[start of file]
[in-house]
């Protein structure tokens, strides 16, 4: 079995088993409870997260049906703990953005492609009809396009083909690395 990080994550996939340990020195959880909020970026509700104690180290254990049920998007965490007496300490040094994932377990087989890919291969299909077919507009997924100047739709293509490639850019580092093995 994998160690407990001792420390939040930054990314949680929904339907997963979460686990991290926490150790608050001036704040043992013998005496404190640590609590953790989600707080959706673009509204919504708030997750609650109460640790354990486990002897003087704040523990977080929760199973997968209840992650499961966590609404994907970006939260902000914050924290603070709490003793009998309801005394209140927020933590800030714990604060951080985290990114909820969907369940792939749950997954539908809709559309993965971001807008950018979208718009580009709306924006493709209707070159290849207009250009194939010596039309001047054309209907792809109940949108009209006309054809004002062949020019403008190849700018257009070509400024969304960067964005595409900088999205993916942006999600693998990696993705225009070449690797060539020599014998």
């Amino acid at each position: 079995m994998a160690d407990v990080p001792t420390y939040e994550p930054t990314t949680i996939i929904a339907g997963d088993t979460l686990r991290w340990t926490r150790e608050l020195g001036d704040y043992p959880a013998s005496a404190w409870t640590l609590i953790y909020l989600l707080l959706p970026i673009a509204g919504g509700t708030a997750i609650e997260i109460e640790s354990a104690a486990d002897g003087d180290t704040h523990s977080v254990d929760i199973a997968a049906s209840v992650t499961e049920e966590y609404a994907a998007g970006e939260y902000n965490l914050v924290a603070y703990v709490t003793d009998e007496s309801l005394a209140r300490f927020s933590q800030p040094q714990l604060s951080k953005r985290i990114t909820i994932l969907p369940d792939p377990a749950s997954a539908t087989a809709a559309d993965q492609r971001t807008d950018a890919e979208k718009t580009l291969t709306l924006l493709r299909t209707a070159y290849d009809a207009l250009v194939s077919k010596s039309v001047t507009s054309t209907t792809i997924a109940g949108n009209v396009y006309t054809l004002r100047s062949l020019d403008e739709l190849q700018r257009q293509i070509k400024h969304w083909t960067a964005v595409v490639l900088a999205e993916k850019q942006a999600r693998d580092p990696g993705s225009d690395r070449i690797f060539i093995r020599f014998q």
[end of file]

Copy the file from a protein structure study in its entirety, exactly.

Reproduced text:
[in-house]
């Protein structure tokens, strides 16, 4: 079995088993409870997260049906703990953005492609009809396009083909690395 990080994550996939340990020195959880909020970026509700104690180290254990049920998007965490007496300490040094994932377990087989890919291969299909077919507009997924100047739709293509490639850019580092093995 994998160690407990001792420390939040930054990314949680929904339907997963979460686990991290926490150790608050001036704040043992013998005496404190640590609590953790989600707080959706673009509204919504708030997750609650109460640790354990486990002897003087704040523990977080929760199973997968209840992650499961966590609404994907970006939260902000914050924290603070709490003793009998309801005394209140927020933590800030714990604060951080985290990114909820969907369940792939749950997954539908809709559309993965971001807008950018979208718009580009709306924006493709209707070159290849207009250009194939010596039309001047054309209907792809109940949108009209006309054809004002062949020019403008190849700018257009070509400024969304960067964005595409900088999205993916942006999600693998990696993705225009070449690797060539020599014998």
């Amino acid at each position: 079995m994998a160690d407990v990080p001792t420390y939040e994550p930054t990314t949680i996939i929904a339907g997963d088993t979460l686990r991290w340990t926490r150790e608050l020195g001036d704040y043992p959880a013998s005496a404190w409870t640590l609590i953790y909020l989600l707080l959706p970026i673009a509204g919504g509700t708030a997750i609650e997260i109460e640790s354990a104690a486990d002897g003087d180290t704040h523990s977080v254990d929760i199973a997968a049906s209840v992650t499961e049920e966590y609404a994907a998007g970006e939260y902000n965490l914050v924290a603070y703990v709490t003793d009998e007496s309801l005394a209140r300490f927020s933590q800030p040094q714990l604060s951080k953005r985290i990114t909820i994932l969907p369940d792939p377990a749950s997954a539908t087989a809709a559309d993965q492609r971001t807008d950018a890919e979208k718009t580009l291969t709306l924006l493709r299909t209707a070159y290849d009809a207009l250009v194939s077919k010596s039309v001047t507009s054309t209907t792809i997924a109940g949108n009209v396009y006309t054809l004002r100047s062949l020019d403008e739709l190849q700018r257009q293509i070509k400024h969304w083909t960067a964005v595409v490639l900088a999205e993916k850019q942006a999600r693998d580092p990696g993705s225009d690395r070449i690797f060539i093995r020599f014998q």